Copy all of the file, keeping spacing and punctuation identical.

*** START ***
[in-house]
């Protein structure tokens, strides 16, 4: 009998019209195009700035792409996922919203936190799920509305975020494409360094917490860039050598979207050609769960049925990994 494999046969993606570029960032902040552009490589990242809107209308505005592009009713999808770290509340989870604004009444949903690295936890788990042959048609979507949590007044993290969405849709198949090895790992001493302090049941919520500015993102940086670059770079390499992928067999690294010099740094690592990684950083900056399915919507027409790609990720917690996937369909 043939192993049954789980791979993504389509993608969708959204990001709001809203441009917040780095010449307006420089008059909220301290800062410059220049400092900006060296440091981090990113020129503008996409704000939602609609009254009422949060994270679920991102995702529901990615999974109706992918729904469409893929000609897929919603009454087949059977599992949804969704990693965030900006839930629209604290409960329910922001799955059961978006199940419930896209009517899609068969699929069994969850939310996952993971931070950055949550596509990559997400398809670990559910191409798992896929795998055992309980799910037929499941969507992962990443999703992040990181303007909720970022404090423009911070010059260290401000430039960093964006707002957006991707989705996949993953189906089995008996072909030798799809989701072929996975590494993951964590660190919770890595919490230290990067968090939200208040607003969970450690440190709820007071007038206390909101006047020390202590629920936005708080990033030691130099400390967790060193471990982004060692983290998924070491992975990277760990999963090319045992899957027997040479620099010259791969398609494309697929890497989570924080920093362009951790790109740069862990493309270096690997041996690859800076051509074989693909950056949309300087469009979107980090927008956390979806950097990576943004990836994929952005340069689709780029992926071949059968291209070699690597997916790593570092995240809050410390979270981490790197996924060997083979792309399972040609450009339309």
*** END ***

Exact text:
[in-house]
């Protein structure tokens, strides 16, 4: 009998019209195009700035792409996922919203936190799920509305975020494409360094917490860039050598979207050609769960049925990994 494999046969993606570029960032902040552009490589990242809107209308505005592009009713999808770290509340989870604004009444949903690295936890788990042959048609979507949590007044993290969405849709198949090895790992001493302090049941919520500015993102940086670059770079390499992928067999690294010099740094690592990684950083900056399915919507027409790609990720917690996937369909 043939192993049954789980791979993504389509993608969708959204990001709001809203441009917040780095010449307006420089008059909220301290800062410059220049400092900006060296440091981090990113020129503008996409704000939602609609009254009422949060994270679920991102995702529901990615999974109706992918729904469409893929000609897929919603009454087949059977599992949804969704990693965030900006839930629209604290409960329910922001799955059961978006199940419930896209009517899609068969699929069994969850939310996952993971931070950055949550596509990559997400398809670990559910191409798992896929795998055992309980799910037929499941969507992962990443999703992040990181303007909720970022404090423009911070010059260290401000430039960093964006707002957006991707989705996949993953189906089995008996072909030798799809989701072929996975590494993951964590660190919770890595919490230290990067968090939200208040607003969970450690440190709820007071007038206390909101006047020390202590629920936005708080990033030691130099400390967790060193471990982004060692983290998924070491992975990277760990999963090319045992899957027997040479620099010259791969398609494309697929890497989570924080920093362009951790790109740069862990493309270096690997041996690859800076051509074989693909950056949309300087469009979107980090927008956390979806950097990576943004990836994929952005340069689709780029992926071949059968291209070699690597997916790593570092995240809050410390979270981490790197996924060997083979792309399972040609450009339309």